$k^p – k \phantom{x} \textrm{is a multiple of} \phantom{x} p.$

That is equivalent to showing that the fraction

$\frac{k^p – k}{p}$

is an integer. We will show this by establishing that this fraction is equal to the number of elements in a particular set, and therefore must be an integer. Here we go!

Suppose you have beads that come in k colors. You are going to select p of these beads to arrange along a string. It is perfectly acceptable to repeat colors. Since we are using p< beads, and each of them can be in any of k colors, we see that there are $k^p$ different color sequences.

Since it is boring to have all the beads be of the same color, we will require that at least two colors be used. There are k strings in which all of the beads are the same color. Subtracting this from our total gives us

$k^p- k$

many strings in which at least two different colors are used.

Now we will tie together the ends of the string to form a bracelet. When this happens some of our strings become indistinguishable. For example, suppose we were only using three beads. When we lay them on the straight line on a table, the string Green, Blue, Orange would look different from the string Blue, Orange, Green. But if we tie the ends together the two bracelets would be indistinguishable.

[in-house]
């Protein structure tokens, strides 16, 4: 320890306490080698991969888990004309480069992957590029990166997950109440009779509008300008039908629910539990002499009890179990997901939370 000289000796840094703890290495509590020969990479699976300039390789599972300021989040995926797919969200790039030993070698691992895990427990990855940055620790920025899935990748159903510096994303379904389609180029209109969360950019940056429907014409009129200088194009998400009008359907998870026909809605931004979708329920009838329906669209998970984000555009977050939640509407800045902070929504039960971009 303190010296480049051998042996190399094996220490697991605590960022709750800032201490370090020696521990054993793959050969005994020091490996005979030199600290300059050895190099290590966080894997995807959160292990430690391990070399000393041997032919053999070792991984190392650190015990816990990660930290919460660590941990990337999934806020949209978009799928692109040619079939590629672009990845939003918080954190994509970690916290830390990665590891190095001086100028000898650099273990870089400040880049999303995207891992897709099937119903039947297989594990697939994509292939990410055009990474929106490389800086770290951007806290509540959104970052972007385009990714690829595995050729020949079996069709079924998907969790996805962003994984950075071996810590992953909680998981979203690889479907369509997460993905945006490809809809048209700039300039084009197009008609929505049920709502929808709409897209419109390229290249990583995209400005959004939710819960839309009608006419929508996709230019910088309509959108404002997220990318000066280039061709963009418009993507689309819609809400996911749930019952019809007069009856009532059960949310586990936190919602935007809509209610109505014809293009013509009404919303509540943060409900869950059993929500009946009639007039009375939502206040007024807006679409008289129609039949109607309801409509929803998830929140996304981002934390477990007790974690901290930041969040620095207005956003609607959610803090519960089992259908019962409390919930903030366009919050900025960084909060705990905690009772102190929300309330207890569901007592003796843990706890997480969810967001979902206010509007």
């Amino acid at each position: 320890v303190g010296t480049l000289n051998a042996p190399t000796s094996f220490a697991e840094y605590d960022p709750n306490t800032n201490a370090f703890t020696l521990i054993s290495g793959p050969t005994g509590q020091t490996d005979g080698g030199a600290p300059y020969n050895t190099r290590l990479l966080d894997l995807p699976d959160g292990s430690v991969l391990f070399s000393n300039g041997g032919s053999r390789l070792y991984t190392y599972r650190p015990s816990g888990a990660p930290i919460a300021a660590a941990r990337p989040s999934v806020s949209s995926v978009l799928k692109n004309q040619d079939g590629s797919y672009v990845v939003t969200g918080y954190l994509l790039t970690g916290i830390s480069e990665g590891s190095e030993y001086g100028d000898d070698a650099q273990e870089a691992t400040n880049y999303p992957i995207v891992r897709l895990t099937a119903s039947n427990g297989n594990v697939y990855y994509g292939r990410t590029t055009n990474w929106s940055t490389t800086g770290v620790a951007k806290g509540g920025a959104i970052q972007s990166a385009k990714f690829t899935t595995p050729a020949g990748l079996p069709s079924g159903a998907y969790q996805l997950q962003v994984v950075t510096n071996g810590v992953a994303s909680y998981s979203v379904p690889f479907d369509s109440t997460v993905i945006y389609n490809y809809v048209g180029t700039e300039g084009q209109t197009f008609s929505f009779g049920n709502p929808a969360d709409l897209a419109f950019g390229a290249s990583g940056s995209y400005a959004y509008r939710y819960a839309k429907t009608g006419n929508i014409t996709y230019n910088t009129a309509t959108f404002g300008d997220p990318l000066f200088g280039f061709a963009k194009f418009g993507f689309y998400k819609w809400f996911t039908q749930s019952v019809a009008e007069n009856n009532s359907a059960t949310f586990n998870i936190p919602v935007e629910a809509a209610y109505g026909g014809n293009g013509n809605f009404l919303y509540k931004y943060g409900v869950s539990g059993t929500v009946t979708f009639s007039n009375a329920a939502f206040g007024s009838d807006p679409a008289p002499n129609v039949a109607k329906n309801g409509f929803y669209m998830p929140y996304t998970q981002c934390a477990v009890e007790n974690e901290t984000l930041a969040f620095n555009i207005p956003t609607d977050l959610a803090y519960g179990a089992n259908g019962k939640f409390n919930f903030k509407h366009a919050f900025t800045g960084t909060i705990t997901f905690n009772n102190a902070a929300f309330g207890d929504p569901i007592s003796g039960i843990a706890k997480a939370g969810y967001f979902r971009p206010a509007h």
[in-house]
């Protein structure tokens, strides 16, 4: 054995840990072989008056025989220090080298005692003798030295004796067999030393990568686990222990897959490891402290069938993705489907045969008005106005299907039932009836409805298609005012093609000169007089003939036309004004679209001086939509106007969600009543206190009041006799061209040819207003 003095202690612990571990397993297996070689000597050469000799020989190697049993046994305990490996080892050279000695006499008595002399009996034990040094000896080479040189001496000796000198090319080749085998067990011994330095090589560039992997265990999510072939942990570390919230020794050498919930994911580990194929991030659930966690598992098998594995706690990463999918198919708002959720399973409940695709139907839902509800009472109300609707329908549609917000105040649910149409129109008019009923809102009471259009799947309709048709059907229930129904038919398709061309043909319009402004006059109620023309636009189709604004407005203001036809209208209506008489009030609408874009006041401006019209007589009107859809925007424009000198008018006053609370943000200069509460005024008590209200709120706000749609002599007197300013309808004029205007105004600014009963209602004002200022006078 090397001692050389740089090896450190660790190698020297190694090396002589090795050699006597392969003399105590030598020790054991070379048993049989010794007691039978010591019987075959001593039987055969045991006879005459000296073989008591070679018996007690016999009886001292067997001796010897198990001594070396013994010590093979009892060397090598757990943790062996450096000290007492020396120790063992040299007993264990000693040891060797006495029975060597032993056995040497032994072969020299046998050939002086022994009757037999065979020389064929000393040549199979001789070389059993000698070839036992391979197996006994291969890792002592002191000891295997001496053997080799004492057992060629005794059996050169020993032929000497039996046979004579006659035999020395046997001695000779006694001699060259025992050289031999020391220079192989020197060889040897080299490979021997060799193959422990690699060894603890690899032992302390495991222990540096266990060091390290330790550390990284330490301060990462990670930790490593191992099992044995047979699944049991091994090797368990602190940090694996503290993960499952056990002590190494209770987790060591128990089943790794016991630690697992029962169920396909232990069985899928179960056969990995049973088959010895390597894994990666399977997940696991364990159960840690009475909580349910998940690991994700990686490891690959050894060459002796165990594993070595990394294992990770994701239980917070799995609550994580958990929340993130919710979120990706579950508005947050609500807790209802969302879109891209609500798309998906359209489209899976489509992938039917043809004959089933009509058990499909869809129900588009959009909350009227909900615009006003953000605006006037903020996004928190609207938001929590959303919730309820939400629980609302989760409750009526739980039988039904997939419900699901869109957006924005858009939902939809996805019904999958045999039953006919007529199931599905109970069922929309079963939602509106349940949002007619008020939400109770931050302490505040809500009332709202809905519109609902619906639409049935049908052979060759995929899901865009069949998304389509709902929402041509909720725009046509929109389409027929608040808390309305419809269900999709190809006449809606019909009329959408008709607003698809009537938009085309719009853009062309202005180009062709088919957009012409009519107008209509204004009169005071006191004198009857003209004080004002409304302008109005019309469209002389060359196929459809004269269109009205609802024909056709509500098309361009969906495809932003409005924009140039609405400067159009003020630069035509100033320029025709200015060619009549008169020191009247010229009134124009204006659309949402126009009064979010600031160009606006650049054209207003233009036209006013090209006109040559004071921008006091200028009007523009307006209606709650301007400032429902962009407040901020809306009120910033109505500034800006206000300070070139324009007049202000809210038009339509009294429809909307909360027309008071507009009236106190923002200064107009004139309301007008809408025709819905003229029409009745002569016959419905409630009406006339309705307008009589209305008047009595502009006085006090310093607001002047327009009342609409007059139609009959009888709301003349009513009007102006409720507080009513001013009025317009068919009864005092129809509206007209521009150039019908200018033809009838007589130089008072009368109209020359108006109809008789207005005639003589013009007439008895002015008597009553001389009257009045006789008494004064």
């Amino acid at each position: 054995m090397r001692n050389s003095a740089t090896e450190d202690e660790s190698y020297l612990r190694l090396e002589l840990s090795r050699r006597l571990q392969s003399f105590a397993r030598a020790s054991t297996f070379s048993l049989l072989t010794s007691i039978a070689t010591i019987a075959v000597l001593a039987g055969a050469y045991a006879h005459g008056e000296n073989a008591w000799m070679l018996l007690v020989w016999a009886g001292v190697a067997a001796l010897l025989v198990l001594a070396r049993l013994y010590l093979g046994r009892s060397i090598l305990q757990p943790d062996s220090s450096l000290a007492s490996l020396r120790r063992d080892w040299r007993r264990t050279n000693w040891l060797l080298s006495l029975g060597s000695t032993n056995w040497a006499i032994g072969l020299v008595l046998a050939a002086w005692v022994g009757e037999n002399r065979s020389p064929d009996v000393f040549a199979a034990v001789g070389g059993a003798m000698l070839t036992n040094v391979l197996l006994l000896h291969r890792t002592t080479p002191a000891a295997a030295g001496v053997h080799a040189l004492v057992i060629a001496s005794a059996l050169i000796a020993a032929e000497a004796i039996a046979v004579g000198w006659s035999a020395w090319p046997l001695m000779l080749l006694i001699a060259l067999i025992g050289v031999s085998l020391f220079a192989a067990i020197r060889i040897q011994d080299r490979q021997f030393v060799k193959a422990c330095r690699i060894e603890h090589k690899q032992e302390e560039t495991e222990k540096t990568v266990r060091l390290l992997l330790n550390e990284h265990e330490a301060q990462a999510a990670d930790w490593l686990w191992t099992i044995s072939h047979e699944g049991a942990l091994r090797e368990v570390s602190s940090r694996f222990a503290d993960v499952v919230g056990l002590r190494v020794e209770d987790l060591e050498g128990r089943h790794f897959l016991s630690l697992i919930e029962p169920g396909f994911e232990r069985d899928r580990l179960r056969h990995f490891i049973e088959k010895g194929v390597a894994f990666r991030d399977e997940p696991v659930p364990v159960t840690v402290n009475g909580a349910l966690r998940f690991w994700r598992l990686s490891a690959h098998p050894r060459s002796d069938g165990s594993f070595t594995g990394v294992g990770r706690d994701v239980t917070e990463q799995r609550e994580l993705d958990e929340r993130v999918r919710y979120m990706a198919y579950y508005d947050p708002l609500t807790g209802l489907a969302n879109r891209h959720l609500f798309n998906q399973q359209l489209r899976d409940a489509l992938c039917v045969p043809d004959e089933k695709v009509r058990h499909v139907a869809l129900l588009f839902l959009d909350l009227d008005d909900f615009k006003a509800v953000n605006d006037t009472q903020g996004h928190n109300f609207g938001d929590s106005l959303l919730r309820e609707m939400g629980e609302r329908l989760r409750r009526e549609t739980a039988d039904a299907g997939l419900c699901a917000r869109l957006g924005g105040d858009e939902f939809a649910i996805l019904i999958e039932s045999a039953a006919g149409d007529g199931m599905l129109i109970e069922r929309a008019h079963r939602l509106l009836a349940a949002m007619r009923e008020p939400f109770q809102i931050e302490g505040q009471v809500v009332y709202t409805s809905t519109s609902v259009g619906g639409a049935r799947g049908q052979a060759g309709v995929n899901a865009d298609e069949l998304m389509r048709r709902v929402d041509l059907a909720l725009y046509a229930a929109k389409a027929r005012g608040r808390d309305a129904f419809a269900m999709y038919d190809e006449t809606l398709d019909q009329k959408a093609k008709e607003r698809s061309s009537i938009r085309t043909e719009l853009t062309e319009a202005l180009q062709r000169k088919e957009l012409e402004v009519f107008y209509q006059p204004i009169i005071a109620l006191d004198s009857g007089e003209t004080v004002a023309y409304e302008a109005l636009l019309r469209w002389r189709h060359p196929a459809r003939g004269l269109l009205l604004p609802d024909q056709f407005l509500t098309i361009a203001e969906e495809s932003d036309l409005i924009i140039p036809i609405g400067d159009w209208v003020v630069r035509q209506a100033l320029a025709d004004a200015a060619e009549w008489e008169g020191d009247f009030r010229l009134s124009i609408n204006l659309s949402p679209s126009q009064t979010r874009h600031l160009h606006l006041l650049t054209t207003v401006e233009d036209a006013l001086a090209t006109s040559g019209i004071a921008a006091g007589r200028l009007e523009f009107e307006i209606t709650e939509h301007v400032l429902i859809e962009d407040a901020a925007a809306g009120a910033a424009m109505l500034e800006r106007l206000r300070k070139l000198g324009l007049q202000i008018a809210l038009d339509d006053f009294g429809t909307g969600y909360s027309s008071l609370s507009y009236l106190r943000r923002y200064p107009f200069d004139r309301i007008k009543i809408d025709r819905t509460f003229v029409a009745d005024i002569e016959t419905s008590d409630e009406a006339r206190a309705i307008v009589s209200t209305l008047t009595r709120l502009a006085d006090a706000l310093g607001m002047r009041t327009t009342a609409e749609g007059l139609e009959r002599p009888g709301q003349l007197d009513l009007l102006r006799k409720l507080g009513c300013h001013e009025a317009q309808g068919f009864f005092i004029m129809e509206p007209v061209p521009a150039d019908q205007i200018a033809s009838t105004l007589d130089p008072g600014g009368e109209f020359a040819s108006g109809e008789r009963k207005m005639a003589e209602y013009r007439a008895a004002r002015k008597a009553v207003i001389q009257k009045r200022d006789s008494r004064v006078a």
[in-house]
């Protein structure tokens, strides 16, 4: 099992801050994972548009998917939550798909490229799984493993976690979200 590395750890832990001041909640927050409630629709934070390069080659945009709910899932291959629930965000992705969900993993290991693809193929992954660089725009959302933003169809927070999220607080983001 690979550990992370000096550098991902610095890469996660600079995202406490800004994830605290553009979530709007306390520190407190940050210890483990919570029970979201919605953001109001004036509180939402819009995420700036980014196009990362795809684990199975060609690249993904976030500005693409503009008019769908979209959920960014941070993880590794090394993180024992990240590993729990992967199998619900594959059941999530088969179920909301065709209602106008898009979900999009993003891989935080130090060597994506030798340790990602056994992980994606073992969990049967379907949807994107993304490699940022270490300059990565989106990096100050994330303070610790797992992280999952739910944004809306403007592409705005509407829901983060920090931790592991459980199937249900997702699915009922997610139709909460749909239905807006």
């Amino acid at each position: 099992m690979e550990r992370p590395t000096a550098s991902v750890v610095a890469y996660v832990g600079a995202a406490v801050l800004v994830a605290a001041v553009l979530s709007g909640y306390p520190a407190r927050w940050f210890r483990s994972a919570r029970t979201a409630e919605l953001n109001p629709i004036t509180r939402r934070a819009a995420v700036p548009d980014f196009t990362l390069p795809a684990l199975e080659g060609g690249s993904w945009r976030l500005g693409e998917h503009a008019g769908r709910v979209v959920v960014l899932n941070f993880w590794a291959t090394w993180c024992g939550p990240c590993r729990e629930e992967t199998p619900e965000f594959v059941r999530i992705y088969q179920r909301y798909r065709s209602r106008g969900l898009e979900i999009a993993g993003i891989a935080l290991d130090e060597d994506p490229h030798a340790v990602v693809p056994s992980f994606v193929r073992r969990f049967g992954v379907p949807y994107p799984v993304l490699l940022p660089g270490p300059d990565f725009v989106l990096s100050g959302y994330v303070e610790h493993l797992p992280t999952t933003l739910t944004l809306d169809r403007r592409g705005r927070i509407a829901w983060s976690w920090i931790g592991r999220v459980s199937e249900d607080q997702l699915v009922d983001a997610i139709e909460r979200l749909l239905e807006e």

We now ask, “Of the kp – k many bracelets using at least two colors, how many of them are distinguishable from one another?” The answer is that each string of p beads can be shifted cyclically without producing a different bracelet. In our example, the strings:

Green, Blue, Orange   and   Blue, Orange, Green   and   Orange, Green, Blue

will all look like the same bracelet when the ends are tied together. Since each of the p cyclic shifts of a given color string will lead to indistinguishable bracelets, we see that the number of indistinguishable bracelets using at least two colors is given by

$\frac{k^p – k}{p}.$

And since the number of such bracelets is plainly an integer, our proof is complete.

Very cool. Combinatorial proofs are always very pretty.